Posted on Mar 05, 2014

You wouldn’t think that simply filming a traffic stop with your cell phone camera would land you in jail. But not only did Florida resident Brandy Berning spend a night in jail for doing just that, she was reportedly also physically abused after refusing to forfeit her First Amendment right to record police conduct.

After Berning allegedly used a High Occupancy Vehicle (HOV) lane illegally, she was pulled over by Lieutenant William O’Brien. Everything was transpiring just like a normal traffic stop would … until Berning mentioned that she was recording the conversation.

Lt. O’Brien then lied to Berning by telling her she had committed a felony and demanded her phone. When she refused, Berning claims O’Brien tried to force her from the car, spraining her wrist. Ultimately, the ordeal ended with Berning spending the night in jail, but no charges were filed.

Some police officers may be uncomfortable with the idea of peaceful citizens filming their behavior. However, the Department of Justice plainly says, “It is now settled law that the First Amendment protects individuals who photograph or otherwise record officers engaging in public activity in a public place."

The Case of Curtis Harris

Surveillance might be the only way for common citizens to hold police accountable for their actions. A prime example of why would be the police brutality case of Curtis Harris.

In 2003, Harris was arrested by Milwaukee Police following a domestic dispute. When Harris was taken back to the police station, Officer Kevin Clark threw him headfirst into a concrete wall, rendering him a quadriplegic for life.  Officer Clark claimed Harris threw a punch beforehand, which triggered his defensive reaction.

 To make a long, tragic story short, the law firm of Hupy and Abraham was able to secure $3 million for Mr. Harris, the largest police brutality award in Wisconsin history.

Fortunately, the altercation was caught on a police surveillance camera, proving Harris did not throw a punch at Officer Clark. Attorney Jason Abraham, who worked on the case, went so far as to say, “Without the video tape, there probably is no case here.”

And That’s the Point

Without video evidence to prove a police brutality claim, police can get away with almost anything simply because their statements will almost always be perceived as most credible regardless of where the truth lies.

One can’t help but wonder what would’ve happened in Curtis Harris’s case without the video. Or maybe we already know …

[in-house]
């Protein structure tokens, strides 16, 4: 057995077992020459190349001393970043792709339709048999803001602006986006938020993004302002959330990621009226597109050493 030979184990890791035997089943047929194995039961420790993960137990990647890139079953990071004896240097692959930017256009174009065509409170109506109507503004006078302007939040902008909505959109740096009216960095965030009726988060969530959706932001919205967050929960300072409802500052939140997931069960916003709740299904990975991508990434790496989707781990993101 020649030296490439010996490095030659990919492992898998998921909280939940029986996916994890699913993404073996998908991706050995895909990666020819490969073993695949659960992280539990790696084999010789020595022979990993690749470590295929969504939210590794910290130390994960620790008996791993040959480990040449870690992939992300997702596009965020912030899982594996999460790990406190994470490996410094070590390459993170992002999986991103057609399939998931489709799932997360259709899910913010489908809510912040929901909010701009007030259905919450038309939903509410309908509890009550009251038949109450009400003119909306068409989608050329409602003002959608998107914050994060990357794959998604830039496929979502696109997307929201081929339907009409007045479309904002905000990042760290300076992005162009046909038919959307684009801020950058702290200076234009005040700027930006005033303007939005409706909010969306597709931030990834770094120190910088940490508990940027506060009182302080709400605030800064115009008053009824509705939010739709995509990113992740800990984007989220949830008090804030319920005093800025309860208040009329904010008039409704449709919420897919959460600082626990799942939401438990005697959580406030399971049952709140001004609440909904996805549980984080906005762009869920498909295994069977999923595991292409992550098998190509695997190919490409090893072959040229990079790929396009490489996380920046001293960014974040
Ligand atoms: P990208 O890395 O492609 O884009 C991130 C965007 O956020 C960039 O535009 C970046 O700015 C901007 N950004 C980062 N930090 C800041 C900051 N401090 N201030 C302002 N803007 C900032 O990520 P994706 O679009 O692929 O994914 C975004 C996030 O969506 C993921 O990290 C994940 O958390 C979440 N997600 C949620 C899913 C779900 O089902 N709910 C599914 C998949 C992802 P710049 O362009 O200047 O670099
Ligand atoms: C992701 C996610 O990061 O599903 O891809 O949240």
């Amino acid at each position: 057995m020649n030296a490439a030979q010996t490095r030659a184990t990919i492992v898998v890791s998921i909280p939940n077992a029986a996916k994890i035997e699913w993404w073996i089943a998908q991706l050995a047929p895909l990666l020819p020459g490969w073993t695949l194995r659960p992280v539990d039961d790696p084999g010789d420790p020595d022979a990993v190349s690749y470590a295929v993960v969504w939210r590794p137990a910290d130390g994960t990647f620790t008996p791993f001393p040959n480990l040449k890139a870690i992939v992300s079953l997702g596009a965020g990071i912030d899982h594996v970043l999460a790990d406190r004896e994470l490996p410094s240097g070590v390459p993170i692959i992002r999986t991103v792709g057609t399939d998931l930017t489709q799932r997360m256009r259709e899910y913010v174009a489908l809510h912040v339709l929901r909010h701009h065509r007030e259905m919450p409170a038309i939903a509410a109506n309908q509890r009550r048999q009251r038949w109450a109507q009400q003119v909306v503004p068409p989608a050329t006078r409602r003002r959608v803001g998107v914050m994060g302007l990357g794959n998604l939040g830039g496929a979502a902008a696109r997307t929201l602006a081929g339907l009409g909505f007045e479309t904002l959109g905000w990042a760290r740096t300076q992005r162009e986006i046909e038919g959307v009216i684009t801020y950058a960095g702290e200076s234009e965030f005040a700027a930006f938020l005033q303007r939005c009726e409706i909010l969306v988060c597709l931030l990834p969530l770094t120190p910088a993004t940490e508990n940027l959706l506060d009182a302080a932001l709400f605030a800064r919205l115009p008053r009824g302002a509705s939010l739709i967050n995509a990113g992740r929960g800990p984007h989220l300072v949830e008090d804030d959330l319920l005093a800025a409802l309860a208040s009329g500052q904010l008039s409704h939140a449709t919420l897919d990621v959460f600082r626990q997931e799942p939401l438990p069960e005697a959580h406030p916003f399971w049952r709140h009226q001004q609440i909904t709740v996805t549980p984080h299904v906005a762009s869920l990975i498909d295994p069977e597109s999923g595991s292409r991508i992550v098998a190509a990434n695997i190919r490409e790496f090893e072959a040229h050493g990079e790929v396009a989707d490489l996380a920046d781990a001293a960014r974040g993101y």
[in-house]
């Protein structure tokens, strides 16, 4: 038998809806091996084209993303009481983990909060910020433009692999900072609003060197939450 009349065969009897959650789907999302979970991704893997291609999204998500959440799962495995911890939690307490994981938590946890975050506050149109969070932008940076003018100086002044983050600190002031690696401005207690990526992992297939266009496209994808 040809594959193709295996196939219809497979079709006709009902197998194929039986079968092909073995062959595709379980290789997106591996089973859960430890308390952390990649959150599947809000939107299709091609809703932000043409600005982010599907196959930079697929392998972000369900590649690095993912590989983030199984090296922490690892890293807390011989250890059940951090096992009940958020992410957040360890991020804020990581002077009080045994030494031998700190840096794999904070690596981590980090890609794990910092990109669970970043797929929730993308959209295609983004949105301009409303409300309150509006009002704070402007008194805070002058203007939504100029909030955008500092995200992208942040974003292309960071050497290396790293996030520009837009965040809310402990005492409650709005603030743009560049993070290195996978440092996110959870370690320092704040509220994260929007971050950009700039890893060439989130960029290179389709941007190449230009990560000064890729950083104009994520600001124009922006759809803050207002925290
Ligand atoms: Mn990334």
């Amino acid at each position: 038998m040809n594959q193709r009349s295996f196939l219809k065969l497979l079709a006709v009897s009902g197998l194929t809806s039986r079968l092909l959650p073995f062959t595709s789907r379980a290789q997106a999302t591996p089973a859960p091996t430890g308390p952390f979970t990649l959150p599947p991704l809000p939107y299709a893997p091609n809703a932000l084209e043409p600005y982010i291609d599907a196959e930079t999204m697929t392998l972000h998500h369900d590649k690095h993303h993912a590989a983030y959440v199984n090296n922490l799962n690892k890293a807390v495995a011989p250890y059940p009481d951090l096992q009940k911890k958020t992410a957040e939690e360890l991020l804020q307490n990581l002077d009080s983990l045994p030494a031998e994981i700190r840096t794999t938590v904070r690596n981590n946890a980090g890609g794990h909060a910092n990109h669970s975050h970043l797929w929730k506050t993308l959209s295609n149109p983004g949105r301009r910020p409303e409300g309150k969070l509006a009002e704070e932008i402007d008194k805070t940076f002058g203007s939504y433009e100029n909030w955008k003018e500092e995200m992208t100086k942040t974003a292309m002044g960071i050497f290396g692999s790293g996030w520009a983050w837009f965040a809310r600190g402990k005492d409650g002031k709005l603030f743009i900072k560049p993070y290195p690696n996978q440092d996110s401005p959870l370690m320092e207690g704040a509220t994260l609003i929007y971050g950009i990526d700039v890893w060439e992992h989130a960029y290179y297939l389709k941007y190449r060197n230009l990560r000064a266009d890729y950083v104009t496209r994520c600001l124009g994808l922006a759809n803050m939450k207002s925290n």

In 2012, a Houston man named Sebastian Prevot went past the white line at a four-way stop and two officers then tried to pull him over. In fear of being detained and having his car impounded, Prevot headed home instead, driving the speed limit and stopping at every stop sign.

By the time he arrived home, 10 squad cars were already there. Prevot claims to have gotten out of his car and put his hands in the air as police drew their weapons. From there, the police proceeded to beat Prevot, which they don’t even deny, to the point that the jailhouse doctor insisted he go straight to the hospital instead of a jail cell.

The Houston Police Department claims Prevot evaded arrest, and “earned” his injuries, whereas Prevot claims he was compliant from the start. Prevot’s wife, Annika Lewis, filmed the whole thing on her cell phone camera, but the footage has never seen the light of day.

When the officers realized Lewis was recording what was taking place on her own property, they tried to grab the phone from her. When she refused to let it go, they twisted her arm and punched her multiple times. Once they got a hold of the phone, they took it apart to make sure no evidence would be left behind.

In the end, Prevot’s car was impounded and never returned, his excessive force complaint was dismissed and he’s now considered a felon for evading arrest. There will be no $3 million settlement for Prevot because there is no video footage to back up his claims.

The officers who roughed up Prevot emerged from the incident unscathed. HPD Internal Affairs found their behavior justified and the Justice Department isn’t reviewing the case.

The law clearly states that the First Amendment grants citizens the right to record police behavior. Unfortunately, police are all too often trying to suppress this right because it seems to be the only thing keeping them from abusing their authority and getting away with it.

Jill Erin Wellskopf
Connect with me
Director of Marketing, Hupy and Abraham